February 13 at 11:39 AM
Washington Post
FBI Director Christopher A. Wray on Tuesday defended the bureau’s handling of a security clearance investigation into a senior White House aide accused of spousal abuse.“The FBI process involves a fairly elaborate set of standards, protocols,” he said at a Congressional hearing. “I am quite confident that in this instance, the FBI followed established protocols.”His remarks come as the White House is seeking to deflect criticism over its handling of a security clearance for senior aide, Rob Porter, who stepped down last week, saying it relies on law enforcement and intelligence agencies to run the process.Speaking before the Senate Intelligence Committee for its annual worldwide threat hearing, Wray said the FBI submitted a partial report on the Porter clearance in March last year, and then a report on the completed investigation in July. Soon after, the FBI received a request for a follow-up, which the bureau completed and provided in November. The FBI closed the file in January and then earlier this month, Wray said, the bureau received additional information and “we passed that on as well.”

Daniel Coats, the director of national intelligence, declined to comment on Porter’s case or those of other White House officials, including Jared Kushner, the president’s son-in-law and senior adviser, who have temporary security clearance but still have access to classified information.

But in general, Coats said, people with temporary clearance should have limited access to classified information.

At the hearing, which ranged over a host of topics, the U.S. government’s top intelligence official also said he expects Russia to continue using propaganda, false personas and other tactics to undermine the upcoming elections.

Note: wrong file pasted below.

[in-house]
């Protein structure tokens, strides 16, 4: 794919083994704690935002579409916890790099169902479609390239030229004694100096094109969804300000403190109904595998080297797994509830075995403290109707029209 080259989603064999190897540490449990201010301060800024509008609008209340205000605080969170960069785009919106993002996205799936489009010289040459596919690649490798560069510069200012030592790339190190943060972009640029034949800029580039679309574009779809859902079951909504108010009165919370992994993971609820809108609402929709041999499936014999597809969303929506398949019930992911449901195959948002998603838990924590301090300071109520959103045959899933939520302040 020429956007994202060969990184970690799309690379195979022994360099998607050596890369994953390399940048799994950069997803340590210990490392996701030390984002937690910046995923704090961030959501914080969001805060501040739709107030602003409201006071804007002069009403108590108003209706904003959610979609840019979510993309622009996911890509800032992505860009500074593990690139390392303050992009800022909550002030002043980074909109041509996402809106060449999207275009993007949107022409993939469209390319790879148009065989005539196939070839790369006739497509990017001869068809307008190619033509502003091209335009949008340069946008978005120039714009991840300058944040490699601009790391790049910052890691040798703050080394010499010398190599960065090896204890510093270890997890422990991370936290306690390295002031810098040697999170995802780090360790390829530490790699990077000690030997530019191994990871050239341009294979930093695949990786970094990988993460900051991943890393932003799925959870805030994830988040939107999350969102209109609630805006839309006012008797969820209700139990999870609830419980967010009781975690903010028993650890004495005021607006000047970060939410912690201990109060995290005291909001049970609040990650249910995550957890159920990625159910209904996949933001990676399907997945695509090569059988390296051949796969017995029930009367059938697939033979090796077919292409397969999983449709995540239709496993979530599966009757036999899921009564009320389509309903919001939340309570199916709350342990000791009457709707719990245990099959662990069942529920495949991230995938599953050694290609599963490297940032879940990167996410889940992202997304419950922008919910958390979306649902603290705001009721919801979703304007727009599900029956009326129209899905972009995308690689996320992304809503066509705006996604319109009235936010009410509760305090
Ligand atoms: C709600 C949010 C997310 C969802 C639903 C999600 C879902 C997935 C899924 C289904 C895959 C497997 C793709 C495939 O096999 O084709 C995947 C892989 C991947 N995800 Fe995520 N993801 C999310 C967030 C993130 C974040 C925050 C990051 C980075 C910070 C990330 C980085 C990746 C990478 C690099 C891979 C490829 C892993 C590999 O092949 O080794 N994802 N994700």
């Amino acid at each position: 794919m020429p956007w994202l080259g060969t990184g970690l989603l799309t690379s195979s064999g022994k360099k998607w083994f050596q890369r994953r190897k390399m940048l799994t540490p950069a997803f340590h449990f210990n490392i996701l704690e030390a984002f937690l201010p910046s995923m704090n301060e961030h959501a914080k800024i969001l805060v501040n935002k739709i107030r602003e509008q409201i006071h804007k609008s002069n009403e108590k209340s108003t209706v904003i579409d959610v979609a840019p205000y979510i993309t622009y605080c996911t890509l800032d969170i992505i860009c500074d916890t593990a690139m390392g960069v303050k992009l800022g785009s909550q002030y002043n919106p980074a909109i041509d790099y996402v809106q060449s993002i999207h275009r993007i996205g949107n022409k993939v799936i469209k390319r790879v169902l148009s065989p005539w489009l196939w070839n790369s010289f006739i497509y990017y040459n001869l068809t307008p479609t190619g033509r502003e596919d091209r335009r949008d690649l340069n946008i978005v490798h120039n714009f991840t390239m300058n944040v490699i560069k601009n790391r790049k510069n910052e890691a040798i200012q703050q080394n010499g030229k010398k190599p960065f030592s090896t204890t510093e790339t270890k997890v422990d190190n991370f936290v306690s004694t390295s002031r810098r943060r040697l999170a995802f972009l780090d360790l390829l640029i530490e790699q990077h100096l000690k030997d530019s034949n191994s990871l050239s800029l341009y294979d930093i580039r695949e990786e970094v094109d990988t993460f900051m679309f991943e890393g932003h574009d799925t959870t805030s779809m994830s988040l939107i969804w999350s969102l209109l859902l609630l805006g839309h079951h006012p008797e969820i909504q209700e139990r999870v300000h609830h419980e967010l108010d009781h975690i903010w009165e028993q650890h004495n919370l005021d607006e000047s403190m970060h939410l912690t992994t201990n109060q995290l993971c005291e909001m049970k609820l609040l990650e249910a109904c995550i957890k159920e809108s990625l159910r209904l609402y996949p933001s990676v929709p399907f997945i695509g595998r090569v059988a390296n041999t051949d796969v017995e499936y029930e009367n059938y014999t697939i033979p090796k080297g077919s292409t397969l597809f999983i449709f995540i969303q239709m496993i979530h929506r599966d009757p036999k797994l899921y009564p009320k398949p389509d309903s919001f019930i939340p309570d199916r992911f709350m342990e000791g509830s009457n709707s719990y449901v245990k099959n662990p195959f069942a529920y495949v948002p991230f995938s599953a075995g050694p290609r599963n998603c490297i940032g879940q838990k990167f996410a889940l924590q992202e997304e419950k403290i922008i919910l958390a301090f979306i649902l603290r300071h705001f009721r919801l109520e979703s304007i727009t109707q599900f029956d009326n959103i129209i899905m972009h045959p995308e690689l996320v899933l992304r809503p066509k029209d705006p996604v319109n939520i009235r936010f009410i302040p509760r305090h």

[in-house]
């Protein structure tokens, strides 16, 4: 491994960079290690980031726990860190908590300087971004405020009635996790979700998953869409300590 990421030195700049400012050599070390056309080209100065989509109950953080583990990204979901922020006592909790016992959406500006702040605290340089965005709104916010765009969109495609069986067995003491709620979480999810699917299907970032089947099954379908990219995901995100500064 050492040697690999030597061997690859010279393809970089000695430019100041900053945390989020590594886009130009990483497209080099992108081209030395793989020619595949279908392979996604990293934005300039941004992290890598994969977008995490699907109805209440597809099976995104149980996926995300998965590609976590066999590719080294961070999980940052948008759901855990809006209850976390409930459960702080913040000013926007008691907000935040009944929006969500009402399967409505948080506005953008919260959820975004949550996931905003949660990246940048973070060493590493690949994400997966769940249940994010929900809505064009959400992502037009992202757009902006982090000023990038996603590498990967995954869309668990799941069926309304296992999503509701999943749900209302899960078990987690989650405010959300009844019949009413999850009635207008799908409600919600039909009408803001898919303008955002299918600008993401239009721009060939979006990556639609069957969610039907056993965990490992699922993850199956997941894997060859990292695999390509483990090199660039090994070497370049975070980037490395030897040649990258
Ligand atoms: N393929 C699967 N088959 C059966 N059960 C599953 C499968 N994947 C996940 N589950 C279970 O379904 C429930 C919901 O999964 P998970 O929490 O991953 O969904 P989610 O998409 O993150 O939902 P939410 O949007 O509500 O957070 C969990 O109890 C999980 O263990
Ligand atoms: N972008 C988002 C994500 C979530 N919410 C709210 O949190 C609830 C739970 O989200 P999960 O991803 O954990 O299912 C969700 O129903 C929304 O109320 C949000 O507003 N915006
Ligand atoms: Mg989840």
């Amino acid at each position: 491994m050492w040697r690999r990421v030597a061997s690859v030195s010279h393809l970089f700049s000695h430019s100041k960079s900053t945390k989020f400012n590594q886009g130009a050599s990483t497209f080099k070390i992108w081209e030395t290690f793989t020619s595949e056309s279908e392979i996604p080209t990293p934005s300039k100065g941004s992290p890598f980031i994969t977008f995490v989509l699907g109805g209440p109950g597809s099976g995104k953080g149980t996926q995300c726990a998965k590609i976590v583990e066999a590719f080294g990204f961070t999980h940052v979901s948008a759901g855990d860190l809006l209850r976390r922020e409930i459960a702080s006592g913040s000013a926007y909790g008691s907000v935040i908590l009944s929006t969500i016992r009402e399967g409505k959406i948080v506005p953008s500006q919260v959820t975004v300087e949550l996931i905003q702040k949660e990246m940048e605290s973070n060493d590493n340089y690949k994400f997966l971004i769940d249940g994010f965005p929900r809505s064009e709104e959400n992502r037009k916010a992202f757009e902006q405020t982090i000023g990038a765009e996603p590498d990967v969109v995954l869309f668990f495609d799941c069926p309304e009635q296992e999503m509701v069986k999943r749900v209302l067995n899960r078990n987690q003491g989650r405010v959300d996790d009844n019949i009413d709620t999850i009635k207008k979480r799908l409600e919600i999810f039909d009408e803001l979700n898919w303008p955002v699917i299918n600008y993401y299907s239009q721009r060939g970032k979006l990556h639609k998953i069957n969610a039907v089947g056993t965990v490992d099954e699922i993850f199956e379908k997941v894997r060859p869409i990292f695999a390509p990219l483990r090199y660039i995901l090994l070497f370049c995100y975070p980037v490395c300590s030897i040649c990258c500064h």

“There should be no doubt that Russia perceives its past efforts” to disrupt the 2016 presidential campaign “as a success,” and it “views the 2018 midterm elections” as another opportunity to conduct an attack, said Coats.

His assessment was echoed by all five other intelligence agency heads present at the hearing, including CIA Director Mike Pompeo, who two weeks ago stated publicly he had “every expectation” that Russia will try to influence the coming elections.

The committee’s Democratic vice chairman faulted the Trump administration for not preparing for potential Russian interference in the 2018 elections.

“Make no mistake: This threat did not begin in 2016, and it certainly didn’t end with the election,” said Sen. Mark R. Warner (D-Va.). “What we are seeing is a continuous assault by Russia to target and undermine our democratic institutions, and they are going to keep coming at us.”

“Despite all of this, the president inconceivably continues to deny the threat posed by Russia,” Warner continued. “He didn’t increase sanctions on Russia when he had a chance to do so. He hasn’t even tweeted a single concern. This threat demands a whole-of-government response, and that needs to start with leadership at the top.”

The intelligence chiefs also said that North Korea’s presence at the Olympics in South Korea, which saw an historic visit by North Korean leader Kim Jong Un’s sister, had not changed the intelligence community’s assessment that the regime is trying to build nuclear weapons to threaten its neighbors and the United States.

“The decision time is becoming ever closer in terms of how we respond” to North Korea’s weapons development, Coats said.

Pompeo said his agency has completed an analysis of how North Korea would respond to a U.S. military strike, as well as what it would take to bring the regime to the negotiating table. He offered to describe that analysis only in a closed, classified session.

Pompeo also responded to reporting last week by The New York Times and The Intercept about an intelligence operation to retrieve classified National Security Agency information believed to have been stolen by Russia. The Times reported that U.S. spies had been bilked out of $100,000, paid to a shadowy Russian who claimed to be able to deliver the secrets, as well as compromising information about President Trump.

Pompeo categorically denied that the intelligence agency had paid any money, directly or indirectly. He claimed that the newspaper had been duped by the same person trying to sell the U.S. government information that turned out to be bogus.


See also

The New York Times:

Russia Sees Midterm Elections as Chance to Sow Fresh Discord, Intelligence Chiefs Warn